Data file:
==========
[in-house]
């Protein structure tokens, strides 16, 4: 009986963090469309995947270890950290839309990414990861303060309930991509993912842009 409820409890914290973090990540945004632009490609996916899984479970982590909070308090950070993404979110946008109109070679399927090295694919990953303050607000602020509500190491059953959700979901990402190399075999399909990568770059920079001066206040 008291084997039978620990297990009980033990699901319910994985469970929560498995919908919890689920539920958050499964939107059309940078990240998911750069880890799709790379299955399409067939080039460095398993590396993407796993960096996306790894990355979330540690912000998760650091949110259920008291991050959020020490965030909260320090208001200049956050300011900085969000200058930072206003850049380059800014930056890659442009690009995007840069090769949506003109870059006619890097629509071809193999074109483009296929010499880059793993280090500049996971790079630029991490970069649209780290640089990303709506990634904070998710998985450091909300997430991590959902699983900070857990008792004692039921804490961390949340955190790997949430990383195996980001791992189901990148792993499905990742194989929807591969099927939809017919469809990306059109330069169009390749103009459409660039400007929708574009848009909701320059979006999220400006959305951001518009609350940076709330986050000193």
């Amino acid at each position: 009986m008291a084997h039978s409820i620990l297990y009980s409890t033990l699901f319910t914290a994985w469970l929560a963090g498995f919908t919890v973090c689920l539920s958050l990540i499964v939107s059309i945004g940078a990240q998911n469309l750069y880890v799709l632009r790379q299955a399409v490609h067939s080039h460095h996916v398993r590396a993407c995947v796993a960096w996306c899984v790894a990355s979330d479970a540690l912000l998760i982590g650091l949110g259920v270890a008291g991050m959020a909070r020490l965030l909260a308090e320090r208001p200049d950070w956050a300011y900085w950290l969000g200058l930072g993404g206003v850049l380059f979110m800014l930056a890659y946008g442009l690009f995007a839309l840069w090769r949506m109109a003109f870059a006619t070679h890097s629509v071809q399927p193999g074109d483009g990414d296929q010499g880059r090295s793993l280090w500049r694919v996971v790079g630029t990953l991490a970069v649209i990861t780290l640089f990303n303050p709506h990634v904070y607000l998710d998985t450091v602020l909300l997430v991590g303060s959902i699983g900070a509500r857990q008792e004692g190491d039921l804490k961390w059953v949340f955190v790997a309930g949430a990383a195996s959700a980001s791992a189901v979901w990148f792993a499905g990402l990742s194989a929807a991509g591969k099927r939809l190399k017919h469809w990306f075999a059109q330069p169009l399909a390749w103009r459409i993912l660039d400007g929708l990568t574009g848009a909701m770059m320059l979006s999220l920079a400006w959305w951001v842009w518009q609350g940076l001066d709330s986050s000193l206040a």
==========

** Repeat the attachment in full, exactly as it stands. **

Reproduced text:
[in-house]
């Protein structure tokens, strides 16, 4: 009986963090469309995947270890950290839309990414990861303060309930991509993912842009 409820409890914290973090990540945004632009490609996916899984479970982590909070308090950070993404979110946008109109070679399927090295694919990953303050607000602020509500190491059953959700979901990402190399075999399909990568770059920079001066206040 008291084997039978620990297990009980033990699901319910994985469970929560498995919908919890689920539920958050499964939107059309940078990240998911750069880890799709790379299955399409067939080039460095398993590396993407796993960096996306790894990355979330540690912000998760650091949110259920008291991050959020020490965030909260320090208001200049956050300011900085969000200058930072206003850049380059800014930056890659442009690009995007840069090769949506003109870059006619890097629509071809193999074109483009296929010499880059793993280090500049996971790079630029991490970069649209780290640089990303709506990634904070998710998985450091909300997430991590959902699983900070857990008792004692039921804490961390949340955190790997949430990383195996980001791992189901990148792993499905990742194989929807591969099927939809017919469809990306059109330069169009390749103009459409660039400007929708574009848009909701320059979006999220400006959305951001518009609350940076709330986050000193």
């Amino acid at each position: 009986m008291a084997h039978s409820i620990l297990y009980s409890t033990l699901f319910t914290a994985w469970l929560a963090g498995f919908t919890v973090c689920l539920s958050l990540i499964v939107s059309i945004g940078a990240q998911n469309l750069y880890v799709l632009r790379q299955a399409v490609h067939s080039h460095h996916v398993r590396a993407c995947v796993a960096w996306c899984v790894a990355s979330d479970a540690l912000l998760i982590g650091l949110g259920v270890a008291g991050m959020a909070r020490l965030l909260a308090e320090r208001p200049d950070w956050a300011y900085w950290l969000g200058l930072g993404g206003v850049l380059f979110m800014l930056a890659y946008g442009l690009f995007a839309l840069w090769r949506m109109a003109f870059a006619t070679h890097s629509v071809q399927p193999g074109d483009g990414d296929q010499g880059r090295s793993l280090w500049r694919v996971v790079g630029t990953l991490a970069v649209i990861t780290l640089f990303n303050p709506h990634v904070y607000l998710d998985t450091v602020l909300l997430v991590g303060s959902i699983g900070a509500r857990q008792e004692g190491d039921l804490k961390w059953v949340f955190v790997a309930g949430a990383a195996s959700a980001s791992a189901v979901w990148f792993a499905g990402l990742s194989a929807a991509g591969k099927r939809l190399k017919h469809w990306f075999a059109q330069p169009l399909a390749w103009r459409i993912l660039d400007g929708l990568t574009g848009a909701m770059m320059l979006s999220l920079a400006w959305w951001v842009w518009q609350g940076l001066d709330s986050s000193l206040a």